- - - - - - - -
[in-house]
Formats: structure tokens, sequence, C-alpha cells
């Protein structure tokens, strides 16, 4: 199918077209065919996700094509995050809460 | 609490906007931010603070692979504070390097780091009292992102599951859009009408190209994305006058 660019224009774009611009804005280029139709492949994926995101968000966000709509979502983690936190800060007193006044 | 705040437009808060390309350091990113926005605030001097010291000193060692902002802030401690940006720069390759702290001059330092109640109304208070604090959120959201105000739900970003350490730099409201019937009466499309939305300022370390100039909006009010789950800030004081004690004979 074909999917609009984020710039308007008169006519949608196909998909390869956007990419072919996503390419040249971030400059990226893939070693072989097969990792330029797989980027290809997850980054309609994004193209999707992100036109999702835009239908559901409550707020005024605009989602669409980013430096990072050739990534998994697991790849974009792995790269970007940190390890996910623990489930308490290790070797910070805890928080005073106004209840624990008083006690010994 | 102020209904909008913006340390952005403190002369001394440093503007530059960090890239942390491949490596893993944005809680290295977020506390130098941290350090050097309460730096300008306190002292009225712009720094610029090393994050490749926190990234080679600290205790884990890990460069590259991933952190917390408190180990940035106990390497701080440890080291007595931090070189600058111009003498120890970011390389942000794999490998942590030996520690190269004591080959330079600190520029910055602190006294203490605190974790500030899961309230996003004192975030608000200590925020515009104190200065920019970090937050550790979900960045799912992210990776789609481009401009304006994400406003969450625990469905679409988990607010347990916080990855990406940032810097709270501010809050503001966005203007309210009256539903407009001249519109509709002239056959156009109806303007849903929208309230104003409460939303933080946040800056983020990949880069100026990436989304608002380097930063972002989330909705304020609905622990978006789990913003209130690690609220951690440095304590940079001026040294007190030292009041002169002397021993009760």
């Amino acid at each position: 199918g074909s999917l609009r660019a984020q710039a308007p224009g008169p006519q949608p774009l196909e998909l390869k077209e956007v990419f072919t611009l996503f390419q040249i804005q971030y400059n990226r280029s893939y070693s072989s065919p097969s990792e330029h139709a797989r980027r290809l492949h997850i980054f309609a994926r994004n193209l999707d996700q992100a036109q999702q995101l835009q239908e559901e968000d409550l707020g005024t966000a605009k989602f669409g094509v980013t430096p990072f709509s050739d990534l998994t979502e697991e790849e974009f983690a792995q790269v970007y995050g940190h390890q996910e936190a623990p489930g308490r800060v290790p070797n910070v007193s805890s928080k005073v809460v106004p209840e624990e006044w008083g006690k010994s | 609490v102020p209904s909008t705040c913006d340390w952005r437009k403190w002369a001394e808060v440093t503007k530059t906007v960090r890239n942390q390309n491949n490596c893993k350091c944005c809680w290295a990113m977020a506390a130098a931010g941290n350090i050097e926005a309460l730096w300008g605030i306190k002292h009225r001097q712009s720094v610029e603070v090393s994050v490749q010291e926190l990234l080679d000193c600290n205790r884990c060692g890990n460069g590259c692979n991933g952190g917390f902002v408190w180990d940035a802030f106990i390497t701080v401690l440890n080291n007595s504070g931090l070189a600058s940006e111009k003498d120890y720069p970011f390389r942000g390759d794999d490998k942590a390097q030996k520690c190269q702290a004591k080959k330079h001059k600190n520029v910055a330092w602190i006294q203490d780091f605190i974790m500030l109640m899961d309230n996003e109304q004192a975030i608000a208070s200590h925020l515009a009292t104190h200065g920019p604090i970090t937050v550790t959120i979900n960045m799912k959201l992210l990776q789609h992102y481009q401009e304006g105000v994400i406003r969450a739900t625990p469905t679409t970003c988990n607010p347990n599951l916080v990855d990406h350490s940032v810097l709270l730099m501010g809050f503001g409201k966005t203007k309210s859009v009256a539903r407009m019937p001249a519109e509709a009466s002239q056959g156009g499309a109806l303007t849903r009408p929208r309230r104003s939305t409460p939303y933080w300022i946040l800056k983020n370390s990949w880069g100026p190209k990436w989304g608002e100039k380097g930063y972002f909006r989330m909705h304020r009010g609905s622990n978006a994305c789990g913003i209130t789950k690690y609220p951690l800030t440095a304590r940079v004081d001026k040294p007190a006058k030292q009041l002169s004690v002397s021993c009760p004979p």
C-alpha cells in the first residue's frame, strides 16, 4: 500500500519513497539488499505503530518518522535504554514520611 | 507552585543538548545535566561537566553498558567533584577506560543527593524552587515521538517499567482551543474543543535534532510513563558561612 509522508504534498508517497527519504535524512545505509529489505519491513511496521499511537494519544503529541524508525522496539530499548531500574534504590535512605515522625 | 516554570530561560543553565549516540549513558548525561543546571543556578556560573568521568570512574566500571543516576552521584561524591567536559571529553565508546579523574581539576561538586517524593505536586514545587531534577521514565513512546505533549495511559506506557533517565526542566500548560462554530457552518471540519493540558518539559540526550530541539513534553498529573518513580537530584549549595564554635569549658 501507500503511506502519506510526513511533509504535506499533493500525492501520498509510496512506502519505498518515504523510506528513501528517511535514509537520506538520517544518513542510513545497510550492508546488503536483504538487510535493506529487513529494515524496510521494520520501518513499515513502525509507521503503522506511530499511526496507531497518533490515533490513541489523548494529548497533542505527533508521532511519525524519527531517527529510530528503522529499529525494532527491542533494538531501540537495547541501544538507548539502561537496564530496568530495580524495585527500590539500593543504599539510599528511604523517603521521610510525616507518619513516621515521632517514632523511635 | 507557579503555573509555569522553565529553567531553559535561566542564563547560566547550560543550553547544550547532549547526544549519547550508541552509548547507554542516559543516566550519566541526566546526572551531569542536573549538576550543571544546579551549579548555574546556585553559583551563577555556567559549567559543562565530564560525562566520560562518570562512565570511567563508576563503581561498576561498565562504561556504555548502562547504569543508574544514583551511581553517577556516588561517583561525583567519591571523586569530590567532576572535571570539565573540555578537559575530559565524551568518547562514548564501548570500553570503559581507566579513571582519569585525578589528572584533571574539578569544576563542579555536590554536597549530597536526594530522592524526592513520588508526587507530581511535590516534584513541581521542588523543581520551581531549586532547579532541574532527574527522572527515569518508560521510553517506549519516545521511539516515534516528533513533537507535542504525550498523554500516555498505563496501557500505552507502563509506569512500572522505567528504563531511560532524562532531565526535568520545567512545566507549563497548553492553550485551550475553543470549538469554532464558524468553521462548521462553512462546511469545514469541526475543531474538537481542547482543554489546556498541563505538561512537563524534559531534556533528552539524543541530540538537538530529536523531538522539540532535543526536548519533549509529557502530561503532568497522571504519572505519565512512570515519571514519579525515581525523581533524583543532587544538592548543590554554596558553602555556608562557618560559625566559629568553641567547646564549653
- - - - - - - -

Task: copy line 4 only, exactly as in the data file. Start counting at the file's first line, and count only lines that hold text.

């Amino acid at each position: 199918g074909s999917l609009r660019a984020q710039a308007p224009g008169p006519q949608p774009l196909e998909l390869k077209e956007v990419f072919t611009l996503f390419q040249i804005q971030y400059n990226r280029s893939y070693s072989s065919p097969s990792e330029h139709a797989r980027r290809l492949h997850i980054f309609a994926r994004n193209l999707d996700q992100a036109q999702q995101l835009q239908e559901e968000d409550l707020g005024t966000a605009k989602f669409g094509v980013t430096p990072f709509s050739d990534l998994t979502e697991e790849e974009f983690a792995q790269v970007y995050g940190h390890q996910e936190a623990p489930g308490r800060v290790p070797n910070v007193s805890s928080k005073v809460v106004p209840e624990e006044w008083g006690k010994s | 609490v102020p209904s909008t705040c913006d340390w952005r437009k403190w002369a001394e808060v440093t503007k530059t906007v960090r890239n942390q390309n491949n490596c893993k350091c944005c809680w290295a990113m977020a506390a130098a931010g941290n350090i050097e926005a309460l730096w300008g605030i306190k002292h009225r001097q712009s720094v610029e603070v090393s994050v490749q010291e926190l990234l080679d000193c600290n205790r884990c060692g890990n460069g590259c692979n991933g952190g917390f902002v408190w180990d940035a802030f106990i390497t701080v401690l440890n080291n007595s504070g931090l070189a600058s940006e111009k003498d120890y720069p970011f390389r942000g390759d794999d490998k942590a390097q030996k520690c190269q702290a004591k080959k330079h001059k600190n520029v910055a330092w602190i006294q203490d780091f605190i974790m500030l109640m899961d309230n996003e109304q004192a975030i608000a208070s200590h925020l515009a009292t104190h200065g920019p604090i970090t937050v550790t959120i979900n960045m799912k959201l992210l990776q789609h992102y481009q401009e304006g105000v994400i406003r969450a739900t625990p469905t679409t970003c988990n607010p347990n599951l916080v990855d990406h350490s940032v810097l709270l730099m501010g809050f503001g409201k966005t203007k309210s859009v009256a539903r407009m019937p001249a519109e509709a009466s002239q056959g156009g499309a109806l303007t849903r009408p929208r309230r104003s939305t409460p939303y933080w300022i946040l800056k983020n370390s990949w880069g100026p190209k990436w989304g608002e100039k380097g930063y972002f909006r989330m909705h304020r009010g609905s622990n978006a994305c789990g913003i209130t789950k690690y609220p951690l800030t440095a304590r940079v004081d001026k040294p007190a006058k030292q009041l002169s004690v002397s021993c009760p004979p």